Schools Repairs Are Too Little, Too Late

Alexis Sherman graduated from Harvard-Westlake School and is enrolled at Wellesley College

It did not take a "Closed" sign for me to think the place was off-limits. Surrounded by weeds, it looked a mess. Chipped paint. Broken chairs thrown in an adjacent junkyard. An old piano corroding in the parking lot. Everything I saw discouraged me from wanting to enter, even if I could. But as I turned the corner, I learned that not only was it possible to enter this place, it was mandatory for some. A Youth Services sign on the chain-link fence advertised an after-school and vacation playground. What had appeared to be a shut down campus was actually an open elementary school.

I was shocked. And in a short while, I learned another sad reality. Many of our Los Angeles Unified School District campuses are in decrepit condition, some so poorly maintained that they appear no better kept than one area elementary school that has been closed for 15 years. In fact, for a casual observer, it is often difficult to figure out which of our campuses are closed and which are open.

Each time I see school banners that read, "Thank You, Angelenos" for supporting Proposition BB, I know that my outrage at poor conditions should lessen. After all, the signs make it clear that money has been made available for renovations. At some campuses where playgrounds had not been paved for 25 years, children are finally playing on smooth black asphalt. But my outrage does not lessen. I cannot be fooled by a message that should read, "Too Little, Too late."


What service does a school provide to its youth when a construction worker is prompted to comment that an East Valley campus looks not just closed but abandoned, because the playground has been neglected for so long? What service does a school provide when running the 50-yard-dash is hazardous, if not impossible, because the track of a West Valley campus is choked with clumps of weeds? One principal excused the poor conditions, saying the heavy spring rains were at fault. Another explained that these are summer weeds.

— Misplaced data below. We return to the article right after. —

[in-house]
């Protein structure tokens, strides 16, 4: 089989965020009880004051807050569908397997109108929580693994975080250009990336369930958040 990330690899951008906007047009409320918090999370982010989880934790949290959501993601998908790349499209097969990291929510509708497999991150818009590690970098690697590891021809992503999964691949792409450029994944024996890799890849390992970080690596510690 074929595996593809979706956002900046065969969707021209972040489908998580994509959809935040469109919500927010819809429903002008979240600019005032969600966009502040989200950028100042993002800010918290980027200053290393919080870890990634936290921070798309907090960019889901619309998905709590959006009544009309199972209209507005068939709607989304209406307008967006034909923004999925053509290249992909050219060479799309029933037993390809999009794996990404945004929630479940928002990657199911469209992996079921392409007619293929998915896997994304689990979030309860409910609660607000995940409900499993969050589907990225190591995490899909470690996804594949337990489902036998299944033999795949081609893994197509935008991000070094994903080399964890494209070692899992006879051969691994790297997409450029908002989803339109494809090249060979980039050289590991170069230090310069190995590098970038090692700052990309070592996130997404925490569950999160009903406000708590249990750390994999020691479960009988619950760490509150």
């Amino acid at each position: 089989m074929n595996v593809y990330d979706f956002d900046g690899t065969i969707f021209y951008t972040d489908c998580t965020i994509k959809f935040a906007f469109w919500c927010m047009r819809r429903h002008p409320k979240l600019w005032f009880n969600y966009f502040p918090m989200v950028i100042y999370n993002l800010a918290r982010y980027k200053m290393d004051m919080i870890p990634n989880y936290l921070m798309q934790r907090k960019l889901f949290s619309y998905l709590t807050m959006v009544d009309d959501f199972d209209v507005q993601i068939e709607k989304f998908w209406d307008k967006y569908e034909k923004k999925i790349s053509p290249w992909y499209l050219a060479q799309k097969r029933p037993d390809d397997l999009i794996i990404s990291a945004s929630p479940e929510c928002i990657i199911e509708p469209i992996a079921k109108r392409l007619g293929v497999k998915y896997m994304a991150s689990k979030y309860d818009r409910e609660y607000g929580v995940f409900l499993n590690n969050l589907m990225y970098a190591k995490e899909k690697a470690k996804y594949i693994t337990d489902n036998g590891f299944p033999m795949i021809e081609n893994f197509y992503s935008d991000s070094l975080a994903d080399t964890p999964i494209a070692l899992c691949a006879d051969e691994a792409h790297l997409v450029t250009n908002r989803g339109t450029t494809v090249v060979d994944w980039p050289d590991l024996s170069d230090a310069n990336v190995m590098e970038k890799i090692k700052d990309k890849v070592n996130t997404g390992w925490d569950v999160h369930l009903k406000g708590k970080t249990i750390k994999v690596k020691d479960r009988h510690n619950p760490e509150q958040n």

I cannot accept the explanations. I know the real reason why so many schools are in such poor condition.

Until the passage of Proposition BB, the $2.4-billion Los Angeles school bond measure, LAUSD claimed it had inadequate funds to finance many necessary repairs. But Proposition BB is only a temporary solution to a larger and continuing problem of poor upkeep. After five years, the district says it will have allocated all of the money provided by the ballot measure. Where will that leave schools then? Campuses need to be regularly maintained or else they will look like the schools that I visited.

If the first priority of the LAUSD is its students, then it is the district's responsibility to better manage its money so that it can provide for school upkeep. It should not take a ballot measure and concerned citizens to make repairs possible.

When will the district learn that it needs to be accountable for the money it already has in its budget? Will it be after the cycle begins anew and repairs are again postponed until more outside money is found? Or will it be after more students lose hope in the education system because they cannot take pride in schools surrounded by weeds and broken equipment? Perhaps it is already too late for that.

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